I honestly believe this whole notion of Wenger backing the kids is, to a certain extent, a misnomer, certainly from the perspective that this is how he made Arsenal successful to start with. Unlike what some Arsenal fans would have you believe, he has bought players, and a lot of them too. He has, in recent years, simply bought the wrong ones. Whereas Ferguson has moved with the times and brought in some quality players, Wenger has bought some duds, or, in the case of Rosicky, been unlucky with injuries but then not covered that off. It’s also worth noting that more genuine products of the Manchester United academy have made the first team than with Arsenal, which speaks volumes if you consider that Wenger is the one commonly perceived to be focusing on youth. And in the time that Arsenal have gone trophyless, Manchester United have won the Premier League 4 times, the League Cup twice and the Champions League once, as well as making the final of that competition another twice. Arsenal, meanwhile, as well as winning nothing, haven’t even finished higher than 3rd in the league.

OK, so some fans would point out that that’s a lot better than their form prior to when Wenger arrived, but that’s missing the point – in terms of their wealth, infrastructure and fan base, Arsenal should be doing better. The game has changed since Wenger took over – Arsenal timed their success to perfection, which has allowed them to be locked into the elite group of clubs in the Premier League who perpetually battle for the top 4 or 5 places. I don’t see it as much as Arsenal fans losing perspective by thinking they should be up there fighting for trophies every year – for once, I think they’re right to expect, although obviously that requires winning matches.

For me, Wenger’s time as manager is drawing to a natural conclusion. This lack of success is down to the loss of the winning mentality (also due to a lack of success – chicken and egg anyone?) and the manager not moving with the times, not some mythical over-reliance on youth. This is typified by the returns of Sol Campbell and Jens Lehmann in the last couple of years – a lack of ideas when it comes to signing players. He never replaced the key figures in the last title-winning side after they moved on – there’s no Vieira, Henry or Campbell, and they’re about to sell the closest thing they had to Pires. If Wenger had gone at the end of last season, it wouldn’t have been a surprise or to the detriment of the club. Actually, I think by staying on, it is prolonging this torture and Arsenal could find themselves slipping behind some their rivals, including their dreaded enemies from North London, which could damage their prospects further – Champions League football is a must if you want to attract quality players, which would make any incoming manager’s job a lot more difficult. It’s not that there aren’t plenty of good managers out there that they could sign – Ancelotti, Benitez, O’Neill, and soon Capello. I’d even be willing to bring in a young English manager from the lower leagues. They just need to try something different.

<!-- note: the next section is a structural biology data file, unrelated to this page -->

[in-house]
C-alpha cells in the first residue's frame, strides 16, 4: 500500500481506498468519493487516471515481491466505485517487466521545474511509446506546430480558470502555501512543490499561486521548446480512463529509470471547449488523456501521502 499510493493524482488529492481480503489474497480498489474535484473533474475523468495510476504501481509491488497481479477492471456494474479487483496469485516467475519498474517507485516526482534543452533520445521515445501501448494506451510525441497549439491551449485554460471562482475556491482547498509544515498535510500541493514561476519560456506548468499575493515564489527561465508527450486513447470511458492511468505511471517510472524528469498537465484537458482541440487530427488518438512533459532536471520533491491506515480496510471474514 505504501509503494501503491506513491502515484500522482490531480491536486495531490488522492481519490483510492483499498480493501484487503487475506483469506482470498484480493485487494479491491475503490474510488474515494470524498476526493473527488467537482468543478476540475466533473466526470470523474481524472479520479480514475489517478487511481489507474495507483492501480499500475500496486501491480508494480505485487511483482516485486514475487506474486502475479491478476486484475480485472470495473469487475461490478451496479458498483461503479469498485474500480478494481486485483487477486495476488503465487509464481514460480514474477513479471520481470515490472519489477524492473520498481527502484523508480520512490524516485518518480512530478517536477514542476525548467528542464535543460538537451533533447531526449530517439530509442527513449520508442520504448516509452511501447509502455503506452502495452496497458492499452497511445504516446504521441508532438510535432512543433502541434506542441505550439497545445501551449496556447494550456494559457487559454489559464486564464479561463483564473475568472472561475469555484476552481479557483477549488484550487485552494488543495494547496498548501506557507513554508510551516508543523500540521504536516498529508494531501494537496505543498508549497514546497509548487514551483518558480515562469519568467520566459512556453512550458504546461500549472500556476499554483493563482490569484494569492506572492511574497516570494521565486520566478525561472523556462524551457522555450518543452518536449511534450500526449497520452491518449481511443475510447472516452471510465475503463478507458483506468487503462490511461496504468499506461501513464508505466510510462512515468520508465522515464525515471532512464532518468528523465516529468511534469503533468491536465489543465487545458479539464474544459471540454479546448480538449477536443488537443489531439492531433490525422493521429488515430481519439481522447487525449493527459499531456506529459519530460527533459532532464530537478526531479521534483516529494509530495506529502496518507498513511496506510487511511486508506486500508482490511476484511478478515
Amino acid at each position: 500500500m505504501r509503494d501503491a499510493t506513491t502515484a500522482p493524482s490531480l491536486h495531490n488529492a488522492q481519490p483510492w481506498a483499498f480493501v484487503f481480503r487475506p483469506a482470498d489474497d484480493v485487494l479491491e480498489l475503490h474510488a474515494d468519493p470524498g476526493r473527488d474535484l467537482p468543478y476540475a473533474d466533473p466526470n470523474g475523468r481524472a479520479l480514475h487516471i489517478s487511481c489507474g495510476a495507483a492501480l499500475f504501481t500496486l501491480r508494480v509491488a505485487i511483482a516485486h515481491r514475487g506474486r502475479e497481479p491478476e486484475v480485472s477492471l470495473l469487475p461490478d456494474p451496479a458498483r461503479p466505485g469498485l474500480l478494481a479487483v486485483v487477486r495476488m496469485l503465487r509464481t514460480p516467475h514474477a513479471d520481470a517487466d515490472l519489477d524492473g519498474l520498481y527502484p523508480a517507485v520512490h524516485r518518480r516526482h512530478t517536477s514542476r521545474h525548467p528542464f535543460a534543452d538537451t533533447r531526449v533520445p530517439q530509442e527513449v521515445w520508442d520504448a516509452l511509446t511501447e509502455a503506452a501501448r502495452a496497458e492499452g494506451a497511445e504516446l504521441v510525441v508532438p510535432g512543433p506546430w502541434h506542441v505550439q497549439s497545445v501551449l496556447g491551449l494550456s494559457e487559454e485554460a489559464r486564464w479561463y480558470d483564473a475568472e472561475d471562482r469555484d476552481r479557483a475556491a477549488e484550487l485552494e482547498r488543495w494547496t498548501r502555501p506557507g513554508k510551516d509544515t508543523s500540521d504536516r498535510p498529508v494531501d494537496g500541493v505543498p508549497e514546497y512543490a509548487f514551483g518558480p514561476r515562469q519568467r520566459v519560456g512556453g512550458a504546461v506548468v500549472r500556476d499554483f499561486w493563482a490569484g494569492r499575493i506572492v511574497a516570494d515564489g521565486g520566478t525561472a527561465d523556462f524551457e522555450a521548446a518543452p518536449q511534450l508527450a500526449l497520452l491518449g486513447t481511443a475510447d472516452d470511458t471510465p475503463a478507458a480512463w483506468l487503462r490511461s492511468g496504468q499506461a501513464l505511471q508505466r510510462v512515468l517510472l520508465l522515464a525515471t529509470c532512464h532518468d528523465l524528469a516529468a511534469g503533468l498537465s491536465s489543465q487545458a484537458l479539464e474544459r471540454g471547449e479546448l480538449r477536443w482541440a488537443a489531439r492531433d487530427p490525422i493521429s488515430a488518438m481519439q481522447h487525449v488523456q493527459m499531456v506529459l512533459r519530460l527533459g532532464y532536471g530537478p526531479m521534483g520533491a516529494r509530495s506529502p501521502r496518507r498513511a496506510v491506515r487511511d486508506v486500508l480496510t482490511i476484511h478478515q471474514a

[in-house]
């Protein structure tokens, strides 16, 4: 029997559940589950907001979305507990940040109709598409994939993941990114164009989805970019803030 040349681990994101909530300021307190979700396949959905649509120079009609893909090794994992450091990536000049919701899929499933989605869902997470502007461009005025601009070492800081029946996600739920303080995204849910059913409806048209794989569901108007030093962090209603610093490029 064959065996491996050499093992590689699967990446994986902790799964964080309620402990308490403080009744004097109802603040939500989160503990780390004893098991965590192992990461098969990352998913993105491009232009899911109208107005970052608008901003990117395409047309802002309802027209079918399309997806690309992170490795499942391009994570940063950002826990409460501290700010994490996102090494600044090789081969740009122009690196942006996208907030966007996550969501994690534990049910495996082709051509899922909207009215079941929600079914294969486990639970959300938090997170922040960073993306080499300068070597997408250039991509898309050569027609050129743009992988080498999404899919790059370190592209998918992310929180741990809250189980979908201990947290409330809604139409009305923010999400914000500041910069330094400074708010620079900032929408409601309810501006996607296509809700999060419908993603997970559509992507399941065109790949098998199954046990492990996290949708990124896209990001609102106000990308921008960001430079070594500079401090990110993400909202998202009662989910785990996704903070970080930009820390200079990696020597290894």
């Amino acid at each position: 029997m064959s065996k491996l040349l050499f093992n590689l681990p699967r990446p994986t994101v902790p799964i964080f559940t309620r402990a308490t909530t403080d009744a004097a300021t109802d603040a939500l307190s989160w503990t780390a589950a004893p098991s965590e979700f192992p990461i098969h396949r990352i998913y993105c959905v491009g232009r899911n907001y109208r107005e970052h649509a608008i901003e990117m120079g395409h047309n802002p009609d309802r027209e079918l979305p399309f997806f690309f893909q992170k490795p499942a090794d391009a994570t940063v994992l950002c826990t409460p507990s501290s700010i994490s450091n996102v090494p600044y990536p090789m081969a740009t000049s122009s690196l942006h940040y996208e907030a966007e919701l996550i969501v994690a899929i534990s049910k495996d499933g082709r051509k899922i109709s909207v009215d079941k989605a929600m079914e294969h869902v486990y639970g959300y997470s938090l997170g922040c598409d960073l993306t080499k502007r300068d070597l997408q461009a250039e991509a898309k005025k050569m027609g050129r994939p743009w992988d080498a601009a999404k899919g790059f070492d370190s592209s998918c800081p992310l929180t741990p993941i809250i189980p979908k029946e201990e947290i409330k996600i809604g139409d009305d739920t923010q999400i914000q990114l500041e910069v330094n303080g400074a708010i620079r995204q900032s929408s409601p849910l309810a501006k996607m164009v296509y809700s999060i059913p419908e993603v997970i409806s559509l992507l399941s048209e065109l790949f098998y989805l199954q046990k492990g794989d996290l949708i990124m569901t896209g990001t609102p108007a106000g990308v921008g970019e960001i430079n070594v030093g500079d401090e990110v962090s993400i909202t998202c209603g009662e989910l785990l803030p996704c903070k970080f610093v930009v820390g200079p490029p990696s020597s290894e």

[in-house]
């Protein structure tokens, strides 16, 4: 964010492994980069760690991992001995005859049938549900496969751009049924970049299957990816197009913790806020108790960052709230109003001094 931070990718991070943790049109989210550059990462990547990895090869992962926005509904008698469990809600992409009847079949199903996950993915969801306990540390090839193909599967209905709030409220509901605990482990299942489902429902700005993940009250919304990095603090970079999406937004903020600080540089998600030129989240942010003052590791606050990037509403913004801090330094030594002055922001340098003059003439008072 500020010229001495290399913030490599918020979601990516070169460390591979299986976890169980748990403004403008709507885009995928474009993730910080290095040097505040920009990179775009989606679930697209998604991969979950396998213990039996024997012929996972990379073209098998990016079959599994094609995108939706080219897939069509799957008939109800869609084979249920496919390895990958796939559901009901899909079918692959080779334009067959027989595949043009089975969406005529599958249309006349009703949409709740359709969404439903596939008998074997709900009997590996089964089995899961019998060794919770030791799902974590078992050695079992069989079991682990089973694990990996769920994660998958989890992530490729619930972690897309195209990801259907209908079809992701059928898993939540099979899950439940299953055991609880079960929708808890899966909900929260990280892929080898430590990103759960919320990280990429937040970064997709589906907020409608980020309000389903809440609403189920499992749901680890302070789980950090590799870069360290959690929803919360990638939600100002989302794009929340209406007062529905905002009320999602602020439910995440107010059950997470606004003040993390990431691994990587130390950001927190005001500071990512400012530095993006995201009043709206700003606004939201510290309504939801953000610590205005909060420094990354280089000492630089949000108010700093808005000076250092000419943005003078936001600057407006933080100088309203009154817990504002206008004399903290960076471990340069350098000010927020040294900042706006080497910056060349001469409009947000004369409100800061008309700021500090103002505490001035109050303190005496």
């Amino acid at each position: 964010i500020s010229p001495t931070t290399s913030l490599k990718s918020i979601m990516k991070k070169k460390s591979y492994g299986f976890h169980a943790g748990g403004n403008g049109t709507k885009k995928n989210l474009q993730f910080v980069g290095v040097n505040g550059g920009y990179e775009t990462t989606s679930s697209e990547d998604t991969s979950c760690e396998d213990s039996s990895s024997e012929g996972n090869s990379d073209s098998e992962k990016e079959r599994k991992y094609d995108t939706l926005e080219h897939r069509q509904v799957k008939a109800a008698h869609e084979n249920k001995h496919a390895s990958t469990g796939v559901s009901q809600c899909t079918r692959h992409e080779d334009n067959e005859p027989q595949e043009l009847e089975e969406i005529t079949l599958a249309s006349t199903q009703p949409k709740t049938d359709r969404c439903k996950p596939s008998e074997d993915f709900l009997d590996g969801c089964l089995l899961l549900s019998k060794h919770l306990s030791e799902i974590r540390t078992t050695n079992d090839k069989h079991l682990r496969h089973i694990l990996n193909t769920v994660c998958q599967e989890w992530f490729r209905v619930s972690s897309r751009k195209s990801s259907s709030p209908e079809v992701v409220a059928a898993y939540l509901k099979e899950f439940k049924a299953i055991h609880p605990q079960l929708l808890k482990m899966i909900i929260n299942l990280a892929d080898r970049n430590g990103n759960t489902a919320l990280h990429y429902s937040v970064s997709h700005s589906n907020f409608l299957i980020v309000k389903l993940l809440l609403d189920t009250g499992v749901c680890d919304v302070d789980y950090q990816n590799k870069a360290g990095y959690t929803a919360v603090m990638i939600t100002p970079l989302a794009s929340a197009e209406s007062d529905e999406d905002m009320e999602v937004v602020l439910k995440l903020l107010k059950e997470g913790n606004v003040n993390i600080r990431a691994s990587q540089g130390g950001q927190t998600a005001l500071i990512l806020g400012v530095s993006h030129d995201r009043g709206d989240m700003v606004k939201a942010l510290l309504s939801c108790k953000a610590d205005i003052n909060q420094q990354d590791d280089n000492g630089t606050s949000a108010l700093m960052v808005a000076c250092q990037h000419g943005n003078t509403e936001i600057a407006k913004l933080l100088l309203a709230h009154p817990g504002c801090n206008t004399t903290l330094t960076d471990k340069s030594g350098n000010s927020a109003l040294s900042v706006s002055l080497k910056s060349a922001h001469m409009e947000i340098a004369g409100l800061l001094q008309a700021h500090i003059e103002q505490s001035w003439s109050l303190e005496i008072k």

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Written by James Bennett

August 22, 2011 at 13:34

Posted in Club Football, Football